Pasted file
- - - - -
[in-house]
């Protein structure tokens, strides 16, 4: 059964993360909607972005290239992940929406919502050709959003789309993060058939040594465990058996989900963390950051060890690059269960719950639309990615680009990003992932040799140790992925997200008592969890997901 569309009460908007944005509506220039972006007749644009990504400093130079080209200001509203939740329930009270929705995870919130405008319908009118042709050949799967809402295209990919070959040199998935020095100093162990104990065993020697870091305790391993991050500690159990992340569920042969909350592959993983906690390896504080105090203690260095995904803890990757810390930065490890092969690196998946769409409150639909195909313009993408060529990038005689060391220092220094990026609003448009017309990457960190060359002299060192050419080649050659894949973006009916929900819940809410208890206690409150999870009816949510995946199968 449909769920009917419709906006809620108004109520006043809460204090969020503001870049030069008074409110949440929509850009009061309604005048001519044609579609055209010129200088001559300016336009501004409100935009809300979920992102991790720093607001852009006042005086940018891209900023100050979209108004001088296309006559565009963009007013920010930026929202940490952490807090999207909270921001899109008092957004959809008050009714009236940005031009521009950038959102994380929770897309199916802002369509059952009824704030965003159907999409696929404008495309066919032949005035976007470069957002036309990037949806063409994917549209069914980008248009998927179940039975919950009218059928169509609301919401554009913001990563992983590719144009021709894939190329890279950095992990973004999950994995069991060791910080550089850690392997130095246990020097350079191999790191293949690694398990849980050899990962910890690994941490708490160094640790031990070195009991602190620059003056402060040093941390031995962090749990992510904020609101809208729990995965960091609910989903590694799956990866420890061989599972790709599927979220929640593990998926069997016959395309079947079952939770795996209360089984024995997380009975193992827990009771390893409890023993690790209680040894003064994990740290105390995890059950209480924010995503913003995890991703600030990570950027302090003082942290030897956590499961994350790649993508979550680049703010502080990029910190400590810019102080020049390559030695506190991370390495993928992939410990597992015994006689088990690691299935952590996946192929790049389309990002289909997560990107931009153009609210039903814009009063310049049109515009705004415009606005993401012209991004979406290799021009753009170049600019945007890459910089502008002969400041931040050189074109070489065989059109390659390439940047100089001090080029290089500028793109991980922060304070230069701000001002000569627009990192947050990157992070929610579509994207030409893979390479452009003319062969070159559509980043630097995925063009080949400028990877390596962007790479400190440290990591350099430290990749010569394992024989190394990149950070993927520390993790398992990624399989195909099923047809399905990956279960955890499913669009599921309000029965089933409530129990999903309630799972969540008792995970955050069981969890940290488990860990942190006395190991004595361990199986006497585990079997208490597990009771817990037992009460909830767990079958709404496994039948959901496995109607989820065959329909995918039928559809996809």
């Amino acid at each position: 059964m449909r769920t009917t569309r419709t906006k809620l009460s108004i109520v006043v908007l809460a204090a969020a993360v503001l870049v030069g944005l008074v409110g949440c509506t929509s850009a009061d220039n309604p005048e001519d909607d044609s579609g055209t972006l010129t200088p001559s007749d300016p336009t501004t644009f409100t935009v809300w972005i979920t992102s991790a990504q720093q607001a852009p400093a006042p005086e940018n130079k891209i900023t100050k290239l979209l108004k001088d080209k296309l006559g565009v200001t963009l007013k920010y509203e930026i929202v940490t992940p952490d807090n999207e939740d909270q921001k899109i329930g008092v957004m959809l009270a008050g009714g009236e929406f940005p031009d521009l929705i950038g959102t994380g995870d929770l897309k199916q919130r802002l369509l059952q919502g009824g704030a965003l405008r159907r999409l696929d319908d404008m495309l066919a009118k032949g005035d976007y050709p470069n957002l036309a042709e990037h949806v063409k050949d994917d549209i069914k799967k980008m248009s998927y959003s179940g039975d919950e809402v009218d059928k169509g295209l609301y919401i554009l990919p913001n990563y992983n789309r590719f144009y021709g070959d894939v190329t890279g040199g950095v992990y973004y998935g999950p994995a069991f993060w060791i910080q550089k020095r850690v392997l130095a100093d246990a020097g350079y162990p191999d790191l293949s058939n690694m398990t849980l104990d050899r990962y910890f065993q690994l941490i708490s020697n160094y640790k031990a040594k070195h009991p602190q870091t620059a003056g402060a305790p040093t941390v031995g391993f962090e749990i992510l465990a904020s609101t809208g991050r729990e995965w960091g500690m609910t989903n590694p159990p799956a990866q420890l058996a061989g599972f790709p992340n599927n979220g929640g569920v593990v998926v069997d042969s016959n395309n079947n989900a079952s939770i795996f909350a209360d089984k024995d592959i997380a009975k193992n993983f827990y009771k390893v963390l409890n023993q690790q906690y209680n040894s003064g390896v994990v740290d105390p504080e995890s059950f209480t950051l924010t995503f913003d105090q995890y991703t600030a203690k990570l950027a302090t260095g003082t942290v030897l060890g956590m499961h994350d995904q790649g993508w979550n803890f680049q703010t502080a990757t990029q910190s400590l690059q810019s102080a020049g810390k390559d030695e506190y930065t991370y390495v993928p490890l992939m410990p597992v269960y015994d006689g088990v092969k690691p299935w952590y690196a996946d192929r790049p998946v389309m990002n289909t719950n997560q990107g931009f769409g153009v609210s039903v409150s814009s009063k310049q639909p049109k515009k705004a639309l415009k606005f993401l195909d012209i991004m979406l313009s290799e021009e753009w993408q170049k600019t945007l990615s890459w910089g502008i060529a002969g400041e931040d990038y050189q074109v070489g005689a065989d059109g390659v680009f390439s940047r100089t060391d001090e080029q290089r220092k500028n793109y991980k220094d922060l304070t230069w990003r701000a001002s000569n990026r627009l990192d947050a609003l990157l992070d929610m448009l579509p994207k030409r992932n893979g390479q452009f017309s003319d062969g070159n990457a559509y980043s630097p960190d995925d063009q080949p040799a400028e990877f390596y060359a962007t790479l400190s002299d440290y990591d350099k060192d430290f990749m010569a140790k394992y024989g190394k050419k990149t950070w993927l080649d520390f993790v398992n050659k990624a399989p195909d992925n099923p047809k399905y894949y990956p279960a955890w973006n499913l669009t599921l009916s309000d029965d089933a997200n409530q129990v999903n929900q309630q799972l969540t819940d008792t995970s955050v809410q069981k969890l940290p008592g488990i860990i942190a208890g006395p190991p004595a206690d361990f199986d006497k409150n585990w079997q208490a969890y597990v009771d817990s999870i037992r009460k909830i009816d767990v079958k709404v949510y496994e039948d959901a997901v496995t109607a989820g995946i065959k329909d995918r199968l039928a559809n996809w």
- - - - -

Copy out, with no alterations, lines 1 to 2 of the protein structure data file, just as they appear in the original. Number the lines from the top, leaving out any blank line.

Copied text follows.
[in-house]
């Protein structure tokens, strides 16, 4: 059964993360909607972005290239992940929406919502050709959003789309993060058939040594465990058996989900963390950051060890690059269960719950639309990615680009990003992932040799140790992925997200008592969890997901 569309009460908007944005509506220039972006007749644009990504400093130079080209200001509203939740329930009270929705995870919130405008319908009118042709050949799967809402295209990919070959040199998935020095100093162990104990065993020697870091305790391993991050500690159990992340569920042969909350592959993983906690390896504080105090203690260095995904803890990757810390930065490890092969690196998946769409409150639909195909313009993408060529990038005689060391220092220094990026609003448009017309990457960190060359002299060192050419080649050659894949973006009916929900819940809410208890206690409150999870009816949510995946199968 449909769920009917419709906006809620108004109520006043809460204090969020503001870049030069008074409110949440929509850009009061309604005048001519044609579609055209010129200088001559300016336009501004409100935009809300979920992102991790720093607001852009006042005086940018891209900023100050979209108004001088296309006559565009963009007013920010930026929202940490952490807090999207909270921001899109008092957004959809008050009714009236940005031009521009950038959102994380929770897309199916802002369509059952009824704030965003159907999409696929404008495309066919032949005035976007470069957002036309990037949806063409994917549209069914980008248009998927179940039975919950009218059928169509609301919401554009913001990563992983590719144009021709894939190329890279950095992990973004999950994995069991060791910080550089850690392997130095246990020097350079191999790191293949690694398990849980050899990962910890690994941490708490160094640790031990070195009991602190620059003056402060040093941390031995962090749990992510904020609101809208729990995965960091609910989903590694799956990866420890061989599972790709599927979220929640593990998926069997016959395309079947079952939770795996209360089984024995997380009975193992827990009771390893409890023993690790209680040894003064994990740290105390995890059950209480924010995503913003995890991703600030990570950027302090003082942290030897956590499961994350790649993508979550680049703010502080990029910190400590810019102080020049390559030695506190991370390495993928992939410990597992015994006689088990690691299935952590996946192929790049389309990002289909997560990107931009153009609210039903814009009063310049049109515009705004415009606005993401012209991004979406290799021009753009170049600019945007890459910089502008002969400041931040050189074109070489065989059109390659390439940047100089001090080029290089500028793109991980922060304070230069701000001002000569627009990192947050990157992070929610579509994207030409893979390479452009003319062969070159559509980043630097995925063009080949400028990877390596962007790479400190440290990591350099430290990749010569394992024989190394990149950070993927520390993790398992990624399989195909099923047809399905990956279960955890499913669009599921309000029965089933409530129990999903309630799972969540008792995970955050069981969890940290488990860990942190006395190991004595361990199986006497585990079997208490597990009771817990037992009460909830767990079958709404496994039948959901496995109607989820065959329909995918039928559809996809």